It is additionally reported that extensive transgenic contamination is unavoidable since this contamination has occurred "in maize landraces growing in remote regions in Mexico" and this is reported to be despite that fact that "an official moratorium that has been in place since 1998." (Independent Science Panel, 2003) Testing in Canada of certified seed stocks found that 32 of the 33 were contaminated.

The Independent Science Panel additionally reports that GM crops have contrary to claims otherwise, not been proven to be safe and that the regulatory framework is flawed and has been from the very beginning in that it is based "on an anti-precautionary approach designed to expedite produce approval at the expense of safety considerations. (paraphrased, 2003)

There have not been but only a few studies that are credible on the safety of GM food however, the findings that are available are stated to be a cause for concern. The only systematic investigation carried out on GM food states that "growth factor-like' effects were found in the stomach and small intestine of young rats that were not fully accounted for by the transgene product, and were hence attributable to the transgenic process or the transgenic construct, and may hence be general to all GM food. There have been at least two other, more limited, studies that also raised serious safety concerns." (Independent Science Panel, 2003) In addition, food crops are used to produce pharmaceutical and drugs which is inclusive of cytokines which are immune system suppressors, and which induce sickness and produce toxicity for the central nervous system. Interferon alpha is known to cause dementia, neurotoxicity and mood and cognitive side effects.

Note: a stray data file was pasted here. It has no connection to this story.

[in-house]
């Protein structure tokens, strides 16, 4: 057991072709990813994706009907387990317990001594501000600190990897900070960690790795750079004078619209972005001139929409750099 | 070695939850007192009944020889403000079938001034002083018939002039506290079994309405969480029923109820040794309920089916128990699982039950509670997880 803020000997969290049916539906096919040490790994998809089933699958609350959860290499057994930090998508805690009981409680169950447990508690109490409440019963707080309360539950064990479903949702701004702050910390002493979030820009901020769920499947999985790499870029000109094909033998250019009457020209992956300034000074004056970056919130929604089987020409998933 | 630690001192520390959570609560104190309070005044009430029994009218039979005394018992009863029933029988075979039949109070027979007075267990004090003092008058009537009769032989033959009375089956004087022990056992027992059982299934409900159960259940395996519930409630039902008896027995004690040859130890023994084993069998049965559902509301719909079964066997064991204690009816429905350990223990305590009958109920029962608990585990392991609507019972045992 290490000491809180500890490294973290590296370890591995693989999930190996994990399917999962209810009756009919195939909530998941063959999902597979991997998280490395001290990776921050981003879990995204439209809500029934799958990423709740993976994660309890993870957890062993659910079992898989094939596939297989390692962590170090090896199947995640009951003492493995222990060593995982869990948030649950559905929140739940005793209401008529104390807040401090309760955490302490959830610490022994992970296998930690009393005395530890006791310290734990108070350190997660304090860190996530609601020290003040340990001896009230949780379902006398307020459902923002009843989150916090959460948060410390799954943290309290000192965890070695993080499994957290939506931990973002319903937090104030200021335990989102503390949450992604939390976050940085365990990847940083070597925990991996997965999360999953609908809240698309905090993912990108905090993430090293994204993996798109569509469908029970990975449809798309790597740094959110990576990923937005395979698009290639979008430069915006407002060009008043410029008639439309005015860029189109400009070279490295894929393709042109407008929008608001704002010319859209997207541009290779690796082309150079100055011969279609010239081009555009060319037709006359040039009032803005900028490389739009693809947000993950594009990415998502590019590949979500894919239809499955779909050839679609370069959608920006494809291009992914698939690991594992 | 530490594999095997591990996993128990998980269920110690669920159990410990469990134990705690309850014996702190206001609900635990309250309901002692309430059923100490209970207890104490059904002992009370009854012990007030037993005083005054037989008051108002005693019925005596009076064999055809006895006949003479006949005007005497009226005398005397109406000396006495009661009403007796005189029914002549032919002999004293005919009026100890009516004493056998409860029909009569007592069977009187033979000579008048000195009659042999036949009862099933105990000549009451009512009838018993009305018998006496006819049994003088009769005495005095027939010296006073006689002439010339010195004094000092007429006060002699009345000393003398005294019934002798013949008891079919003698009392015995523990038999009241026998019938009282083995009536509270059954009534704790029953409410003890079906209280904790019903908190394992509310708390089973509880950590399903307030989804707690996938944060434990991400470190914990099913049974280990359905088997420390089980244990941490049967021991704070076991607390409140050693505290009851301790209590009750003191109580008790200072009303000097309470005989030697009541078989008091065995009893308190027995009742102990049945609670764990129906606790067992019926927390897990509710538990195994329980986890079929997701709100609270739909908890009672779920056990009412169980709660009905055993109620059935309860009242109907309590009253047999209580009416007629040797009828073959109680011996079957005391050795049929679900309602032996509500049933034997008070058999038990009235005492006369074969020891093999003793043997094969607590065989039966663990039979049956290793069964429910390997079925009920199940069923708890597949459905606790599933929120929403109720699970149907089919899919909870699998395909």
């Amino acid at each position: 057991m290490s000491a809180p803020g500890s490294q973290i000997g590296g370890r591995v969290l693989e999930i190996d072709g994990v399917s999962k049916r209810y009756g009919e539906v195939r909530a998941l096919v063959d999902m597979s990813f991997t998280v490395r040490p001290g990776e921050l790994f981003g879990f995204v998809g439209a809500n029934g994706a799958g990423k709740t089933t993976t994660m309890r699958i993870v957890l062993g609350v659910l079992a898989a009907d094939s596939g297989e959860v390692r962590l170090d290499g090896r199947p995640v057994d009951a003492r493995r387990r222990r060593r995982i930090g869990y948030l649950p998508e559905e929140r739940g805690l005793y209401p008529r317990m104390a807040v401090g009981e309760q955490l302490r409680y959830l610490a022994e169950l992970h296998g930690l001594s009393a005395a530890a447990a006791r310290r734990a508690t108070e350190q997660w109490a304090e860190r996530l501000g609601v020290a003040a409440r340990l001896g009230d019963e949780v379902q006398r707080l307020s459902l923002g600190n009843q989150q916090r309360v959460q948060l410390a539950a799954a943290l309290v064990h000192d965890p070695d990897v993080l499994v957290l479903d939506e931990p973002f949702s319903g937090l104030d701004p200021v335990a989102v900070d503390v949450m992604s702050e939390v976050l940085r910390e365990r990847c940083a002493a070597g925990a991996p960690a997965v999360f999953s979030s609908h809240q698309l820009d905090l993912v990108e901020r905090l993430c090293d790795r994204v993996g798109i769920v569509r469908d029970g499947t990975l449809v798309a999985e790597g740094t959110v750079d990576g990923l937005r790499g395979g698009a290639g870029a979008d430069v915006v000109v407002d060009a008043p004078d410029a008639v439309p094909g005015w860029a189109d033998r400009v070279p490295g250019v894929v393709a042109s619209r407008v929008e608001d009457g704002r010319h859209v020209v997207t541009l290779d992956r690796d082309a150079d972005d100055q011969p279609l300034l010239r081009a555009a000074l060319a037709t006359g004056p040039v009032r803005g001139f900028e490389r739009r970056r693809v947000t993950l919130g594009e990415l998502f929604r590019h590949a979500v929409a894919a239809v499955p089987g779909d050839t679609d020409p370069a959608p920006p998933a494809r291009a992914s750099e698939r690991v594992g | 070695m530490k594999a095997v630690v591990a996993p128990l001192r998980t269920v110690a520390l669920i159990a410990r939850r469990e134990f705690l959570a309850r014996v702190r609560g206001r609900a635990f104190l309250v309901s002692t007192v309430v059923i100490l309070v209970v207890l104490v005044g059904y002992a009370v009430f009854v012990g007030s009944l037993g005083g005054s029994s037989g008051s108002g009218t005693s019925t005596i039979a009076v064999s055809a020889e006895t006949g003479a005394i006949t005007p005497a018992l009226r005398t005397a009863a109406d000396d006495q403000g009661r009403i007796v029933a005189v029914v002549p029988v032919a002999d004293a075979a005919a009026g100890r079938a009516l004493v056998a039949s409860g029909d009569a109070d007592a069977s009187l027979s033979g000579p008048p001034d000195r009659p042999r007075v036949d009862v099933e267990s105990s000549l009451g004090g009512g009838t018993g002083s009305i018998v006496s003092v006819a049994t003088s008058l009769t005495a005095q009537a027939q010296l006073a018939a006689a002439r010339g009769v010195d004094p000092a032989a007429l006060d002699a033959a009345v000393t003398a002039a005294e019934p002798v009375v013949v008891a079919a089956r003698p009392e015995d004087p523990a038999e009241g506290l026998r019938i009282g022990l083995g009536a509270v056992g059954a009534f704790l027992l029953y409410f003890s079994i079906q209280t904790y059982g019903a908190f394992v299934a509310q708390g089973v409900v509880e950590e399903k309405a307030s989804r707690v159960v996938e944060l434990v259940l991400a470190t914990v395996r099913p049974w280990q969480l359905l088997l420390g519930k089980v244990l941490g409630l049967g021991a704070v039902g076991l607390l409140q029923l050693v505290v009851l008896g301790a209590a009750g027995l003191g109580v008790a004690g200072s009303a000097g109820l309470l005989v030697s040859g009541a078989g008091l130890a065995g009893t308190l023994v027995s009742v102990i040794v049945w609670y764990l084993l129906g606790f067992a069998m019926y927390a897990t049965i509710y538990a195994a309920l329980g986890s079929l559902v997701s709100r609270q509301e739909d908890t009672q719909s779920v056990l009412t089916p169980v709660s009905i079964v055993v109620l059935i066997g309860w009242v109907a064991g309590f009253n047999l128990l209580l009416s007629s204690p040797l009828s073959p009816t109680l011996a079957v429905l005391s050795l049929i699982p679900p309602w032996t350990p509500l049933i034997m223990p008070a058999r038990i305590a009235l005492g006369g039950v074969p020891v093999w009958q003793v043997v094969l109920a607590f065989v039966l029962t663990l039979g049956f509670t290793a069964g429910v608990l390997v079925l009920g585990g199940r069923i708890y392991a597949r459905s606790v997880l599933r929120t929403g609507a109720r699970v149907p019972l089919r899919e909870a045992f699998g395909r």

It is reported that crops that are engineered with 'suicide' genes or that cause male sterility have been supporting as a means of, i.e. preventing, the spread of transgenes. In reality, the hybrid crops sold to farmers spread both male sterile suicide genes as well herbicide tolerance genes via pollen. (Independent Science Panel, 2003) In addition the following additional negative effects have been noted linked to genetically modified food products and crops: (1) Broad-spectrum herbicides highly toxic to humans and other species; (2) Genetic engineering creates super-viruses; (3) Transgenic DNA in food taken up by bacteria in human gut; (4) Transgenic DNA and Cancer; (5) CaMV 35S promoter increases horizontal gene transfer; (Independent Science Panel, 2003) It is reported that there is a history of failure to properly represent and report scientific evidence. This is due to lack of study to report or the reporting of studies that are inaccurate. Sustainable agriculture is reported to have… [END OF PREVIEW]